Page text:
Tuesday, December 05, 2006

Fun Times at the Bank

Here's a story with hope for us all. The line at the bank was rather long yesterday and there was a really elderly woman in front of me who was a complete sweetheart. She just seemed so happy and aware, like she was really enjoying being out. Darn it, I forgot to go with my old reliable bank joke, "If this line goes any slower, I'm going to have to change the date on my check." That was my only regret when I thought about this later. Always go with your A material.

Anyway, a cellphone went off and she turned to me and said, "What would the world do without cellphones?" I said, "It'd probably be a lot less noisy." She said, "I don't even like the telephone at home, and they want to bring one along?" I said, "That's exactly how I feel about it." She seemed quite alert for someone so old. I mean, my mother faded mentally in her last few years, but I got the feeling that this woman was right there even at her age. It was quite remarkable, and perhaps she sensed what I was thinking. She said, "I'm going to be 89 this Thursday. My mother lived to 100 and she always said I would, too." I did the standard, "You don't look a day over 50" and she actually said, "I would hit you with my cane, but everybody tells me that."
Gee, not only was she showing some charming pride in herself, but she was also taking a slight shot at my tired comment. I decided I'd better go with something new. I said, "Well, you're holding up better than I am." And she replied, "Maybe I should give you my cane." Wow, she still had a sense of humor at 88. There's hope for us all.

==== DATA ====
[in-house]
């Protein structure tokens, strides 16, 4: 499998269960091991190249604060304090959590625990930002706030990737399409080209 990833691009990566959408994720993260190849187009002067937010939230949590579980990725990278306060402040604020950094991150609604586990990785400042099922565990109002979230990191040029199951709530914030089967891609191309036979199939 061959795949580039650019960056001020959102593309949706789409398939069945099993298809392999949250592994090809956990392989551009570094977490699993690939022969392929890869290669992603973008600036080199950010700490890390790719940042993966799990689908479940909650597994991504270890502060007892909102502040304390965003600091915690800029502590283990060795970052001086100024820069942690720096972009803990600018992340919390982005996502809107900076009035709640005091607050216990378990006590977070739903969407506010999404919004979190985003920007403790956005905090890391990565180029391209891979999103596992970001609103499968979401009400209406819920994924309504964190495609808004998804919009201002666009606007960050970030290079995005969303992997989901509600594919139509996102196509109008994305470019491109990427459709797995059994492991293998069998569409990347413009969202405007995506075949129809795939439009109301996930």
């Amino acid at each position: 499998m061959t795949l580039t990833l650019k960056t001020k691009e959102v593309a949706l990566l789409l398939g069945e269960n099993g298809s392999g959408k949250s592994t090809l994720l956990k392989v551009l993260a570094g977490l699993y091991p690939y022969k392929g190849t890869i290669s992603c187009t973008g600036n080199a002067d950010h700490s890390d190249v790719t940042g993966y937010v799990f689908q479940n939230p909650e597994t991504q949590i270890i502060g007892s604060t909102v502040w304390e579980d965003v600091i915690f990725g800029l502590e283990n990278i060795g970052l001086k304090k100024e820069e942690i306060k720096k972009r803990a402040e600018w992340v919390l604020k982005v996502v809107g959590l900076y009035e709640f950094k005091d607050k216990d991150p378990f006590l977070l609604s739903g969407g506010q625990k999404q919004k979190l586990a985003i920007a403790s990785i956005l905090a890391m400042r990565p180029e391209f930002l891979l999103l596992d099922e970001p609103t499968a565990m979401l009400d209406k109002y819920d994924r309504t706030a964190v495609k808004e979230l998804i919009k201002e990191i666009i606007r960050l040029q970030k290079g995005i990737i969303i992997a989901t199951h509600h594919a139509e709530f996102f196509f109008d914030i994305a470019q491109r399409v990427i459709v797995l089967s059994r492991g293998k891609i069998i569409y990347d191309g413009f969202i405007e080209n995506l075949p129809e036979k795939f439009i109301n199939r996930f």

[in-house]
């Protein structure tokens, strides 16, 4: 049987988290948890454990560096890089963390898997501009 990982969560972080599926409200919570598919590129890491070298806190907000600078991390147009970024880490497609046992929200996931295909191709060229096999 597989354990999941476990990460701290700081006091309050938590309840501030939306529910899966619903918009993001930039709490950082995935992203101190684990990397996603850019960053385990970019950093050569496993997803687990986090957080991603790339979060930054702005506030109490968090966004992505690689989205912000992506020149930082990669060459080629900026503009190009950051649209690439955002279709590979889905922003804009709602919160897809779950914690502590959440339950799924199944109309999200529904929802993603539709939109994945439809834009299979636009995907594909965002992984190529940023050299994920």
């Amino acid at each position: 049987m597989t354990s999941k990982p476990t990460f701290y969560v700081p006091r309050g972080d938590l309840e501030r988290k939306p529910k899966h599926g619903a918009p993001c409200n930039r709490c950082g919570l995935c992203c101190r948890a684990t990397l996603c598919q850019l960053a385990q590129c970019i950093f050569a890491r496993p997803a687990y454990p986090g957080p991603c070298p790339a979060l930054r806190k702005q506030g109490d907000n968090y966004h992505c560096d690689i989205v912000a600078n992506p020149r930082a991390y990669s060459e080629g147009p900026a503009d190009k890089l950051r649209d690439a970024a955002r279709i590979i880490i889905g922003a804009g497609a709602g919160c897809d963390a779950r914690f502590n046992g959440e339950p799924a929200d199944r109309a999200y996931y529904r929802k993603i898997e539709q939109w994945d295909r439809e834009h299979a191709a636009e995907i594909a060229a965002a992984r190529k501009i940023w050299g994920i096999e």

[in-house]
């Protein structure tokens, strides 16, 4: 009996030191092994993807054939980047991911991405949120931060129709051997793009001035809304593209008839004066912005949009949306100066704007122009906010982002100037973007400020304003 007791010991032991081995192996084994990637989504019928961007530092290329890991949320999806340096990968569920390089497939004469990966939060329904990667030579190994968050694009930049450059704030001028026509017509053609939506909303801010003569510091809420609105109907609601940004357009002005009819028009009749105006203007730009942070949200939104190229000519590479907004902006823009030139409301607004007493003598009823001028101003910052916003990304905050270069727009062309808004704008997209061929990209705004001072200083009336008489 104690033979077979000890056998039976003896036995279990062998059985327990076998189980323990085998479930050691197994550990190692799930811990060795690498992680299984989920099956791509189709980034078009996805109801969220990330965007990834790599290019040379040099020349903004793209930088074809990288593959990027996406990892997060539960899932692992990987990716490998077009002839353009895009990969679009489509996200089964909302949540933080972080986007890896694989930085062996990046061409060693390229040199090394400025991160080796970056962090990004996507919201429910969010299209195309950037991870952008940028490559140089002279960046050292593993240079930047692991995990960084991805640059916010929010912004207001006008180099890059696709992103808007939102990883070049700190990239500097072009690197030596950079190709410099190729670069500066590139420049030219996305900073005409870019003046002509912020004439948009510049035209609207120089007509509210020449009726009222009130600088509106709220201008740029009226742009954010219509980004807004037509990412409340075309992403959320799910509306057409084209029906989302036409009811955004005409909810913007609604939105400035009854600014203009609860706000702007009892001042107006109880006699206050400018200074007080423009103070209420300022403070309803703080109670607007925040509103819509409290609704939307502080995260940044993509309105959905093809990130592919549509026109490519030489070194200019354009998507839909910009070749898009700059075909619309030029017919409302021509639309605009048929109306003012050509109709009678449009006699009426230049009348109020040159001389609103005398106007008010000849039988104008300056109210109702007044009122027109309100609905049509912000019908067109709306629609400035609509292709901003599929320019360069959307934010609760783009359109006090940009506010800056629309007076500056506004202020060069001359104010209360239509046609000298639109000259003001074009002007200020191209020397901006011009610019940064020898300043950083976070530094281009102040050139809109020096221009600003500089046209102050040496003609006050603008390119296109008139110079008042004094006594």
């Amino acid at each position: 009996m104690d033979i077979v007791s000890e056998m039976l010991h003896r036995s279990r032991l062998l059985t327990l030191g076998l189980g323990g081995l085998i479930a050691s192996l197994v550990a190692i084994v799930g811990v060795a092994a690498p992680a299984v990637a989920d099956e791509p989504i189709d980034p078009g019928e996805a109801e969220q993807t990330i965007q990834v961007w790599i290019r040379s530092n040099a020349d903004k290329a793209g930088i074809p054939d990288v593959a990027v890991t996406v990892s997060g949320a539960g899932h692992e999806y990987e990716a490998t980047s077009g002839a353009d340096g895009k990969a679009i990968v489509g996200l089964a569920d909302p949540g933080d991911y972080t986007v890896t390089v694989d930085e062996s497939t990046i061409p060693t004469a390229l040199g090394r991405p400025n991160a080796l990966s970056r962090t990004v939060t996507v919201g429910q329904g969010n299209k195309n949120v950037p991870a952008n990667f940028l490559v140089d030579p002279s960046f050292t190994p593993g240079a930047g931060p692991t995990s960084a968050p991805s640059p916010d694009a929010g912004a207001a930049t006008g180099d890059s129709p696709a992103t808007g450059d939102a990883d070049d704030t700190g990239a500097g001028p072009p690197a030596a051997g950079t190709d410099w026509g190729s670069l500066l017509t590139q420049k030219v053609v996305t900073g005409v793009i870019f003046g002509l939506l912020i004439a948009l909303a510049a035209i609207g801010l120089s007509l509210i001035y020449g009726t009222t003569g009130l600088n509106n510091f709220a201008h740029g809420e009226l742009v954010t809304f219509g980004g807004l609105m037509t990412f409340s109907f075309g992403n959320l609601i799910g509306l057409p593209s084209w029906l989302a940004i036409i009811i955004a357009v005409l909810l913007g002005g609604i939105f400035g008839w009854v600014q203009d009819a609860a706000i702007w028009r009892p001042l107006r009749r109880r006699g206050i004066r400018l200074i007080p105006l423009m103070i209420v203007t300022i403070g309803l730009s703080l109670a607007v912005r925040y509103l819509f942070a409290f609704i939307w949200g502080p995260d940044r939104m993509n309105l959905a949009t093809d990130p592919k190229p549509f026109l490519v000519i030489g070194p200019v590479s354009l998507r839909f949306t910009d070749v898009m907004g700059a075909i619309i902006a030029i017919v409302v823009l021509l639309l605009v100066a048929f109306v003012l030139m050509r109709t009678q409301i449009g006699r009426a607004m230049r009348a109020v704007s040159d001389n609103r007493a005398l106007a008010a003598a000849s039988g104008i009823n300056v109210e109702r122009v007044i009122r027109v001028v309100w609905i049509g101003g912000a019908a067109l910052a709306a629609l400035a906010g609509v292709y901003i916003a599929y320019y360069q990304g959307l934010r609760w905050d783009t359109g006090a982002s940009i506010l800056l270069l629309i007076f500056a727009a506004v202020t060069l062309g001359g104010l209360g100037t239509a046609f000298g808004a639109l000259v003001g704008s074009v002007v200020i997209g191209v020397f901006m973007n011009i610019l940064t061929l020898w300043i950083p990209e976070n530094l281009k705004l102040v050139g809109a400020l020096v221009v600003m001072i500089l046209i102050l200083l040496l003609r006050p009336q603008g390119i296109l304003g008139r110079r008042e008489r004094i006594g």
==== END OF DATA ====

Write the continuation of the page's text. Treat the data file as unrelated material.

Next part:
There happened to be a display right ahead in the bank. It was a shiny new motorcycle that represented a loan program or a contest. I decided to go for broke. I said, "Is that your motorcycle?" This cracked her up and she said, "Wouldn't it be amazing if I had ridden in here on it?" She was smiling almost continuously so I said, "You seem to have a good sense of humor. You laugh a lot." She said, "You have to - it's medicinal."

The bank line dragged on and she said, "This is taking a while, especially since I have a cab waiting. Oh well, if I run out of money, I'll just lay down and die." She said this while chuckling. Then she said, "Is it lie down or lay down? I'm good at English but I don't know if it's lie or lay." I said, "If you don't know by your age, I wouldn't worry about it." This sent her into the deep giggles that continued right to the teller's window where she said, "Sorry, but that man is making me laugh." I could hear her explaining her birthday, etc...and I went to my window. When I was done, I looked over and said goodbye to her. She smiled and said, "Thanks for the laughs." I don't want to be a sentimental sap here, but for this year, it was one of the better moments.

4 Comments:

At 8:18 AM, Anonymous Anonymous said...

Nice story Bill.

 
At 10:34 AM, Anonymous Amanda Fritz said...

Ester McGinnis, a SW Portland activist, is over 80 and still rides her motorbike. Delivers meals-on-wheels on it, I think.

Lovely to hear about two strangers making each other laugh. You weren't so much waiting in line, as making each others' day. Thanks for the story.

 
At 11:39 PM, Anonymous Tenskwatawa said...

1917 was about the best year in the 20th century to be born. The best vintage.

1924 might have been the worst. I'm still studying that part.

 
At 3:47 AM, Blogger Frank Dufay said...

Great story, Bill.

 

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